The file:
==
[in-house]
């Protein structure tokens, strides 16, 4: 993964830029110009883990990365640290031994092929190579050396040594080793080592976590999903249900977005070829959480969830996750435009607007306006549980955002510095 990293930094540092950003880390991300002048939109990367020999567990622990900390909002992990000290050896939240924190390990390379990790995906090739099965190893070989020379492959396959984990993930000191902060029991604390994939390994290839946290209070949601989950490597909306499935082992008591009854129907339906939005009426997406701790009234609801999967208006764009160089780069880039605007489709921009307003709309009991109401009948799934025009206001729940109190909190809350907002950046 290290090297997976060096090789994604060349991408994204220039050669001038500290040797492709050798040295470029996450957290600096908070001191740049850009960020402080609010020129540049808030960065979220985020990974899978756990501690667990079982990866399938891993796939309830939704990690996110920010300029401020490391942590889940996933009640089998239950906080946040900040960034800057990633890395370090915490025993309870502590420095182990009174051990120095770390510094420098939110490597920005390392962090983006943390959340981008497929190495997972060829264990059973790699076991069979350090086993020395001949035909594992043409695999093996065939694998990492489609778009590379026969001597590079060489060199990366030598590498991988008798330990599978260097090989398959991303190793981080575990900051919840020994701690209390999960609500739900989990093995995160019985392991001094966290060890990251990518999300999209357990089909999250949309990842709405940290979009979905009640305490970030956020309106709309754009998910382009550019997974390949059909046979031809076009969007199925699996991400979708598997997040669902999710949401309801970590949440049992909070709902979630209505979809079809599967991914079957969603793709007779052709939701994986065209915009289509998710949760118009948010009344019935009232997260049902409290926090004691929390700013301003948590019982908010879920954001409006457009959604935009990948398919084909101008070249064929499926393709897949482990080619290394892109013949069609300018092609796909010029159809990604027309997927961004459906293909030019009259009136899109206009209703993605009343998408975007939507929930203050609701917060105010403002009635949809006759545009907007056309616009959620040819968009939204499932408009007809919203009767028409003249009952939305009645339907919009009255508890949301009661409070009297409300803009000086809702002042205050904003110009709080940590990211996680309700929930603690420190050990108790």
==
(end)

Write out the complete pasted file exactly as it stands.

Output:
[in-house]
């Protein structure tokens, strides 16, 4: 993964830029110009883990990365640290031994092929190579050396040594080793080592976590999903249900977005070829959480969830996750435009607007306006549980955002510095 990293930094540092950003880390991300002048939109990367020999567990622990900390909002992990000290050896939240924190390990390379990790995906090739099965190893070989020379492959396959984990993930000191902060029991604390994939390994290839946290209070949601989950490597909306499935082992008591009854129907339906939005009426997406701790009234609801999967208006764009160089780069880039605007489709921009307003709309009991109401009948799934025009206001729940109190909190809350907002950046 290290090297997976060096090789994604060349991408994204220039050669001038500290040797492709050798040295470029996450957290600096908070001191740049850009960020402080609010020129540049808030960065979220985020990974899978756990501690667990079982990866399938891993796939309830939704990690996110920010300029401020490391942590889940996933009640089998239950906080946040900040960034800057990633890395370090915490025993309870502590420095182990009174051990120095770390510094420098939110490597920005390392962090983006943390959340981008497929190495997972060829264990059973790699076991069979350090086993020395001949035909594992043409695999093996065939694998990492489609778009590379026969001597590079060489060199990366030598590498991988008798330990599978260097090989398959991303190793981080575990900051919840020994701690209390999960609500739900989990093995995160019985392991001094966290060890990251990518999300999209357990089909999250949309990842709405940290979009979905009640305490970030956020309106709309754009998910382009550019997974390949059909046979031809076009969007199925699996991400979708598997997040669902999710949401309801970590949440049992909070709902979630209505979809079809599967991914079957969603793709007779052709939701994986065209915009289509998710949760118009948010009344019935009232997260049902409290926090004691929390700013301003948590019982908010879920954001409006457009959604935009990948398919084909101008070249064929499926393709897949482990080619290394892109013949069609300018092609796909010029159809990604027309997927961004459906293909030019009259009136899109206009209703993605009343998408975007939507929930203050609701917060105010403002009635949809006759545009907007056309616009959620040819968009939204499932408009007809919203009767028409003249009952939305009645339907919009009255508890949301009661409070009297409300803009000086809702002042205050904003110009709080940590990211996680309700929930603690420190050990108790």